#8Email ReceiptSnail Mail Acknowledgement
#9Email ReceiptSnail Mail Acknowledgement
#10Email Receipt

 

Org1st-Touch2nd-Touch3rd-Touch4th-Touch
#11Email ReceiptEmail Acknowledgement
#12Email ReceiptEmail Welcome Kit
#13Email ReceiptEmail Acknowledgement
#14
#15Email ReceiptSnail Mail Acknowledgement

 

Org1st-Touch2nd-Touch3rd-Touch4th-Touch
#16Email ReceiptSnail Mail Acknowledgement
#17Email Receipt
#18Email ReceiptSnail Mail Acknowledgement
#19Email Receipt
#20Email ReceiptEmail Acknowledgement

 

Org1st-Touch2nd-Touch3rd-Touch4th-Touch
#21Email Receipt
#22Email Receipt
#23Email ReceiptSnail Mail Acknowledgement
#24Email ReceiptSnail Mail Acknowledgement
#25Email Receipt

 

Org1st-Touch2nd-Touch3rd-Touch4th-Touch
#26Email ReceiptEmail Acknowledgement
#27
#28Email Receipt
#29Email Receipt
#30Email Receipt

 

Org1st-Touch2nd-Touch3rd-Touch4th-Touch
#31Email ReceiptEmail AcknowledgementEmail AppealEmail Appeal
#32Email Receipt
#33Email Receipt
#34Email ReceiptSnail Mail Acknowledgement
#35Email Receipt

 

Org1st-Touch2nd-Touch3rd-Touch4th-Touch
#36Email ReceiptEmail Acknowledgement
#37Email Receipt
#38Email ReceiptEmail Event InviteSnail Mail AcknowledgementEmail Event Invite
#39Email ReceiptEmail Newsletter
#40Email ReceiptEmail AcknowledgementEmail Acknowledgement

 

Org1st-Touch2nd-Touch3rd-Touch4th-Touch
#41Email ReceiptEmail Acknowledgement
#42Email ReceiptEmail AcknowledgementVoicemail
#43Email Receipt
#44Email ReceiptSnail Mail Acknowledgement
#45Email ReceiptSnail Mail AcknowledgementMail Acknowledgement

 

Org1st-Touch2nd-Touch3rd-Touch4th-Touch
#46Email ReceiptSnail Mail Acknowledgement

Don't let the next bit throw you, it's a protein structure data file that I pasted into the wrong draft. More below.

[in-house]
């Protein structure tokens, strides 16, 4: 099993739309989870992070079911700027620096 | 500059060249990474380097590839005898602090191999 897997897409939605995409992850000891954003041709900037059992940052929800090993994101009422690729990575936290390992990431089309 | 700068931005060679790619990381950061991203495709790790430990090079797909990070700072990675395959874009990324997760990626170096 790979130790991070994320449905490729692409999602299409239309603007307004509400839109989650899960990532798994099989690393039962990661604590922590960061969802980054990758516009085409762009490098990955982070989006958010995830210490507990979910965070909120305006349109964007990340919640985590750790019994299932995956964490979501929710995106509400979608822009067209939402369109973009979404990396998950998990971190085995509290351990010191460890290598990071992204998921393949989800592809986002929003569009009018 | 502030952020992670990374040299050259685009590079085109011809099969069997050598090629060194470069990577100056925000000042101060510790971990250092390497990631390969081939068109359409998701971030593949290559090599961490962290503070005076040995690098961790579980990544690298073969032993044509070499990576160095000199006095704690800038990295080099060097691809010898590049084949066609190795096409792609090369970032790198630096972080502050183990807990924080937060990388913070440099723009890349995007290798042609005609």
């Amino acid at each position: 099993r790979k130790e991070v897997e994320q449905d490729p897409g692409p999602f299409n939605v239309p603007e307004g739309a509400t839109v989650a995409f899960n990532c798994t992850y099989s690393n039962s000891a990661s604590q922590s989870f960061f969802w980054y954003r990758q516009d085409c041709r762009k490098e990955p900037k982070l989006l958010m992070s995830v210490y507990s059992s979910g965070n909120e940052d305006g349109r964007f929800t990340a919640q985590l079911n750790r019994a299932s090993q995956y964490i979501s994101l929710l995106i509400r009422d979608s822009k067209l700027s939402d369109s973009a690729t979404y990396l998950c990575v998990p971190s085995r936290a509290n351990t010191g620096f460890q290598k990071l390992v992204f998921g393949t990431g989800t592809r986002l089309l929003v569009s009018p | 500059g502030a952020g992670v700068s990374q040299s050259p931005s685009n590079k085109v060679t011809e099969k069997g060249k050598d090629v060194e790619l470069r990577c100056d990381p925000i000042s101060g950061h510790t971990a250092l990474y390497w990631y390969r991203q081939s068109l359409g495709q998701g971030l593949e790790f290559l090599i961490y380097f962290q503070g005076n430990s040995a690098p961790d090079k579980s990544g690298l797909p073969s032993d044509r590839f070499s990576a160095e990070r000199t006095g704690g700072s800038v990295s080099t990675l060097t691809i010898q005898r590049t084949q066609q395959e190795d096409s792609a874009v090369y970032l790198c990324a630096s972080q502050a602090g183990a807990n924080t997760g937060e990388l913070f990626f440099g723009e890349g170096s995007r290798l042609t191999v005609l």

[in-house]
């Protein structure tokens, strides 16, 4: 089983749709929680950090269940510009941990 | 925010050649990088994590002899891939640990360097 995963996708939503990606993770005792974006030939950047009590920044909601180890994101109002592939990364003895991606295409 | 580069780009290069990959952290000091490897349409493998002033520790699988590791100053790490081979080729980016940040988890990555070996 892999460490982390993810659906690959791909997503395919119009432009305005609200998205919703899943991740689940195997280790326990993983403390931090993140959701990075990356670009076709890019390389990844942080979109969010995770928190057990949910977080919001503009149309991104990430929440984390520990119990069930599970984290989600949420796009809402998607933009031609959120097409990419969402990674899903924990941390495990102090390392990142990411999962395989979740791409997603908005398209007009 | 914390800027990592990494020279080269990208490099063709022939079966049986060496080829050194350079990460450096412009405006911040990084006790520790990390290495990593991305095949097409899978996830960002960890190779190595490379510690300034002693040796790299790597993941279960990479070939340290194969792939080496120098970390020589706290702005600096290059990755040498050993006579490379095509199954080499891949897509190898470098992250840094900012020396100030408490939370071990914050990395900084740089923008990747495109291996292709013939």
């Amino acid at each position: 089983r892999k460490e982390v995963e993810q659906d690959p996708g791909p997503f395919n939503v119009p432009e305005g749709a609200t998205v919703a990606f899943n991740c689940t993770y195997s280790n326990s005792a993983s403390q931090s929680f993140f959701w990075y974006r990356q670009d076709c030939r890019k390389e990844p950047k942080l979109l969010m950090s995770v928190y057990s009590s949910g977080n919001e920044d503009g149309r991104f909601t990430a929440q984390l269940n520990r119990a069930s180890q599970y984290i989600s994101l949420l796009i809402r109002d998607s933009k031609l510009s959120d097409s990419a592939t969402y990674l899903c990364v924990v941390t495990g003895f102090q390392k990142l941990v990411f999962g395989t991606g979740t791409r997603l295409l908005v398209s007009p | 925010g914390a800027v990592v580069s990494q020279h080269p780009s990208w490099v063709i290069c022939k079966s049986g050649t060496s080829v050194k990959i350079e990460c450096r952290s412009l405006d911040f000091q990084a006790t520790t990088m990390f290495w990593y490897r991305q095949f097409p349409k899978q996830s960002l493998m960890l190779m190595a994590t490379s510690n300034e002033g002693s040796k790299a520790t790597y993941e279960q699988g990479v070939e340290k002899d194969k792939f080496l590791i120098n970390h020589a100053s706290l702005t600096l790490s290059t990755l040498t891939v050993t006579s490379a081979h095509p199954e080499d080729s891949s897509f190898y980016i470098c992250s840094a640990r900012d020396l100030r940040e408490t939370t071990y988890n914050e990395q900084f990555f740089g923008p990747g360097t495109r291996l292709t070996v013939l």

#47Email Receipt
#48Email ReceiptEmail Acknowledgement
#49Email ReceiptEmail Acknowledgement
#50Email ReceiptEmail Acknowledgement

 

What do you think of the results? Should the nonprofits have done something differently? How does your organization follow-up with new donors? Let us know in the comments below!

gift acknowledgment program

Kristen Hay

Kristen Hay

Marketing Manager at Bloomerang
Kristen Hay is the Marketing Manager at Bloomerang. She also serves as the Director of Communications for PRSA’s Hoosier chapter.
Kristen Hay
By |2018-01-03T10:32:11-05:00July 25th, 2016|$5 Experiment, Donor Communications|

5 Comments

  1. Dennis Fischman July 26, 2016 at 9:06 am - Reply

    I wonder what would have happened if you’d tracked it out for thirty days. How many more organizations would have added a third “touch”?

    I also wonder how many of the organizations are doing what they’re doing because a) they’ve asked their donors what THEY prefer, b) they’ve studied what works best, or c) they are so frazzled trying to do fundraising as a one-person shop that they’ve consciously decided two touches is as much as they can do? What do you think, Jay?

    • Kristen Hay
      Kristen Hay July 26, 2016 at 10:15 am - Reply

      Hey Dennis! We’ve received very few touches past the 14 day mark other than direct mail appeals and email newsletters.

  2. Sophie Penney July 27, 2016 at 8:13 pm - Reply

    Interesting data, but it begs the question, what benchmarks would one compare to in order to evaluate the results. In other words, is there data from someone like Adrian Sargeant who has written about lifetime value of donors and how to treat them or another expert? My question is not meant to sound like a challenge, simply a suggestion that it’s good to know how this data might compare to what is considered best practice.

  3. Jeremyd August 1, 2016 at 11:29 am - Reply

    This is very interesting – thanks! It would be fascinating to study the results of this on the overall success of these organizations. For example, is donor retention better at the orgs that do a third touch? That would be a bigger study, of course!

  4. Judith August 1, 2016 at 11:37 am - Reply

    I think that if I made a $10 first time donation to a group and they “touched” me (can we find another word here? “Touch” creeps me out) four times in 30 days, I would be irritated. As a nonprofit professional fundraiser as well as a donor to many other nonprofits for more than 30 years, I give because I like what the org does, want a timely thank you and will maybe read an email newsletter. I understand donor engagement and all, but what is considered “best practice” and what is considered pestering?